A series of historic climate-related events compel serious study of the connections between climate and infectious disease. Since 1880, the average temperature of the Earth has risen slightly more than one degree Celsius. This increase has complex effects on the environments in which pathogens grow, including strengthening the lifecycle of pathogens and their vectors and increasing the geographic scope of pathogenic activity. As discussed below, the Arctic is melting at a blistering pace, revealing pathogens and other biohazardous secrets that have been frozen for millennia. Animals across the world, forced by climate change to seek shelter outside of their natural habitats, are spreading disease to new environments. The proliferation of mosquitos due to unusually warm and wet climes is also spreading viruses and other pathogens beyond their usual territories.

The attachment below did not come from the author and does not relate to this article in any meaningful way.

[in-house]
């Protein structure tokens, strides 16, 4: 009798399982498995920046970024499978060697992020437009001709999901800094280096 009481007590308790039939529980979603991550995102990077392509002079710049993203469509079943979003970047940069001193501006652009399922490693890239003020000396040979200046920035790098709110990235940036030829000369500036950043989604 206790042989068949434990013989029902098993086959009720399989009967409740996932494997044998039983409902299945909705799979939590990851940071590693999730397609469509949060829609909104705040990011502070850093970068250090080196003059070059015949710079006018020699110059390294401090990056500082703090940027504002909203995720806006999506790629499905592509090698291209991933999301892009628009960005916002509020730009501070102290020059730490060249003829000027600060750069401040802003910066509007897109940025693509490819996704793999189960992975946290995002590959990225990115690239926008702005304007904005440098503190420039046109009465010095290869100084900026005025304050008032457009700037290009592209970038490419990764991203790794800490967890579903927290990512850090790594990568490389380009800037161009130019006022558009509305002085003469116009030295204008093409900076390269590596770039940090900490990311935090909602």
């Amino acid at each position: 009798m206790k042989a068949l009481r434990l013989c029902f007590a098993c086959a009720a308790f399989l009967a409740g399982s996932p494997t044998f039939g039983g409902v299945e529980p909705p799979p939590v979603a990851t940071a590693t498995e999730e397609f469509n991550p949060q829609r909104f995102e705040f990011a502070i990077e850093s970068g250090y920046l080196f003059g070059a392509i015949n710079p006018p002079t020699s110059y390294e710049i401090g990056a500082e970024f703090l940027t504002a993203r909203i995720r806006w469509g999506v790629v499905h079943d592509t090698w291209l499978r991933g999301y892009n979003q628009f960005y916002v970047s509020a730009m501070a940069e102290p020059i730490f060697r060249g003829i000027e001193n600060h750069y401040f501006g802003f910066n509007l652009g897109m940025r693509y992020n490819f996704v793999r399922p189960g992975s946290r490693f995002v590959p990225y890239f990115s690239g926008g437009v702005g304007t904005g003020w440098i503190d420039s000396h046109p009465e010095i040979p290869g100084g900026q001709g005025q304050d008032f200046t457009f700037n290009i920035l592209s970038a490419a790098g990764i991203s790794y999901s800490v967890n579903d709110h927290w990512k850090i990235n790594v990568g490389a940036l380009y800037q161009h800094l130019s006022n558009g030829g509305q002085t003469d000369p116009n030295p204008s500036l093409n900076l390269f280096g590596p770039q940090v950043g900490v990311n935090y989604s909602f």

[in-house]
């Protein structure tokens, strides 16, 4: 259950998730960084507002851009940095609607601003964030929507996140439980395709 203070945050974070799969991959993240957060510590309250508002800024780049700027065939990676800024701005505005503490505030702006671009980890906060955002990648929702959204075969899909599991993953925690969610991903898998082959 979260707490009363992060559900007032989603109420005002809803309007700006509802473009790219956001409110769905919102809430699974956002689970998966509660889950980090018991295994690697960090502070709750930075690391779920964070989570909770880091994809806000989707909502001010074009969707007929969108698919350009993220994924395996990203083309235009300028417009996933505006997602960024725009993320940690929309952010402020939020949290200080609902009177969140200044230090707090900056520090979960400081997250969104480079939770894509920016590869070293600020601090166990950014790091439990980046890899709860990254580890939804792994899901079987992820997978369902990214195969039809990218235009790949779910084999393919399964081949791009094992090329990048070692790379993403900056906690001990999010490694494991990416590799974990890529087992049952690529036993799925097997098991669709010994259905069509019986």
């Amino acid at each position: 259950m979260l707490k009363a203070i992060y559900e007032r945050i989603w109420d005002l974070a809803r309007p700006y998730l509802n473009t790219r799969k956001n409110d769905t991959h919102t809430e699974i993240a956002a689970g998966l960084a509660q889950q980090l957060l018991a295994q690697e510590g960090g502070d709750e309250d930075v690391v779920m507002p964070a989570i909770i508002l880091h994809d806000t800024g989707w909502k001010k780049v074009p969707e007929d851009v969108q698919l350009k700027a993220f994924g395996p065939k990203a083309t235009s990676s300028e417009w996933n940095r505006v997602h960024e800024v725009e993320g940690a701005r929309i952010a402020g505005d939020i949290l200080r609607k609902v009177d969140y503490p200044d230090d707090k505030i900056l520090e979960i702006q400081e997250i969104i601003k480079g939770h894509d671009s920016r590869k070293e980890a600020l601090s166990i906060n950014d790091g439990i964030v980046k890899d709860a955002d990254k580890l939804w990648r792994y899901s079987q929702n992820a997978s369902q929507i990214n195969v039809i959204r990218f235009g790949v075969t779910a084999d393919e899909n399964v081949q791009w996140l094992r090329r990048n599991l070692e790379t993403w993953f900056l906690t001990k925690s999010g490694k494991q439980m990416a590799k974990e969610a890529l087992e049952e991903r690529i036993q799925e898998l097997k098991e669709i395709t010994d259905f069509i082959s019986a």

Climate change has led to heavier rainfall and more powerful tropical storms in some areas of the world while inducing droughts and heat waves in others. Such extreme weather can accelerate the breeding cycles for insects carrying infectious diseases (“insect vectors”). For example, in areas experiencing higher levels of precipitation, stagnant puddles of rainwater provide ideal breeding conditions for such vectors. In areas experiencing drought, humans may begin to store more rainwater, which can create the same hospitable breeding environments. Researchers also have found that higher temperatures decrease the amount of time required for mosquitos to complete their life cycle, leading to higher mosquito populations.